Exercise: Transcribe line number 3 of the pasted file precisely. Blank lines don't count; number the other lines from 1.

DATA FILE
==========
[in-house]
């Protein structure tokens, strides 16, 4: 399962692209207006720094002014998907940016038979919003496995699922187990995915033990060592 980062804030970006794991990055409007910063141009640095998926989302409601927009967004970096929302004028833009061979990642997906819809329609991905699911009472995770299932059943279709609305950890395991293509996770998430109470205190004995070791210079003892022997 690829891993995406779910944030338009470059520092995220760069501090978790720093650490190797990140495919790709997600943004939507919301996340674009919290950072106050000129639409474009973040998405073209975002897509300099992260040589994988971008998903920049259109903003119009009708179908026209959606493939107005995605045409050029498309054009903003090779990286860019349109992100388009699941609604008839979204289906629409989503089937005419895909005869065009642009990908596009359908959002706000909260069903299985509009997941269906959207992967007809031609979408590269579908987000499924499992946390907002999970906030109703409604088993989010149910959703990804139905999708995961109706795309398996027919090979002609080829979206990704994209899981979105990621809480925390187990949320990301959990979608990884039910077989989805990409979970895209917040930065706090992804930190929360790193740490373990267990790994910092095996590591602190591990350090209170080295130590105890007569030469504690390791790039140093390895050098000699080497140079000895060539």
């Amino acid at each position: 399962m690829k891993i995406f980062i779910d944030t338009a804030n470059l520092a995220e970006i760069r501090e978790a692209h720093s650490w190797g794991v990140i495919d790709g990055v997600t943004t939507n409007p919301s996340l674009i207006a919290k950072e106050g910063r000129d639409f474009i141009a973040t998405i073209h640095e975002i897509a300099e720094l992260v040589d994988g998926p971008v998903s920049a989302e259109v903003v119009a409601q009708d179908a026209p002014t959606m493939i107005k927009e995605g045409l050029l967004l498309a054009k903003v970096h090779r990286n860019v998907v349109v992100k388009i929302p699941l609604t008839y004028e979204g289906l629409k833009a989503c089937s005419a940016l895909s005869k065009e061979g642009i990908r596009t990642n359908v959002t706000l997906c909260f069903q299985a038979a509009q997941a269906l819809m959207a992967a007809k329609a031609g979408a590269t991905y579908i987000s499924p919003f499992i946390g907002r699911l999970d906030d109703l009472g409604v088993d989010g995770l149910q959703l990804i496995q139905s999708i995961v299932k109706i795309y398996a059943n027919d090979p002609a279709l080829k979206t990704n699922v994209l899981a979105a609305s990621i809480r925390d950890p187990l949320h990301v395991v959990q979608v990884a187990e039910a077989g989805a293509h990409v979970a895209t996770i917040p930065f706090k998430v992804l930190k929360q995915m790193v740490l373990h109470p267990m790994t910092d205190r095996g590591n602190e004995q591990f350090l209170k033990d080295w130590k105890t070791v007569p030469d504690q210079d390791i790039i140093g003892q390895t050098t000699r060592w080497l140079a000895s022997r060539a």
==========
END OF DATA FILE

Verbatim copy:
């Amino acid at each position: 399962m690829k891993i995406f980062i779910d944030t338009a804030n470059l520092a995220e970006i760069r501090e978790a692209h720093s650490w190797g794991v990140i495919d790709g990055v997600t943004t939507n409007p919301s996340l674009i207006a919290k950072e106050g910063r000129d639409f474009i141009a973040t998405i073209h640095e975002i897509a300099e720094l992260v040589d994988g998926p971008v998903s920049a989302e259109v903003v119009a409601q009708d179908a026209p002014t959606m493939i107005k927009e995605g045409l050029l967004l498309a054009k903003v970096h090779r990286n860019v998907v349109v992100k388009i929302p699941l609604t008839y004028e979204g289906l629409k833009a989503c089937s005419a940016l895909s005869k065009e061979g642009i990908r596009t990642n359908v959002t706000l997906c909260f069903q299985a038979a509009q997941a269906l819809m959207a992967a007809k329609a031609g979408a590269t991905y579908i987000s499924p919003f499992i946390g907002r699911l999970d906030d109703l009472g409604v088993d989010g995770l149910q959703l990804i496995q139905s999708i995961v299932k109706i795309y398996a059943n027919d090979p002609a279709l080829k979206t990704n699922v994209l899981a979105a609305s990621i809480r925390d950890p187990l949320h990301v395991v959990q979608v990884a187990e039910a077989g989805a293509h990409v979970a895209t996770i917040p930065f706090k998430v992804l930190k929360q995915m790193v740490l373990h109470p267990m790994t910092d205190r095996g590591n602190e004995q591990f350090l209170k033990d080295w130590k105890t070791v007569p030469d504690q210079d390791i790039i140093g003892q390895t050098t000699r060592w080497l140079a000895s022997r060539a």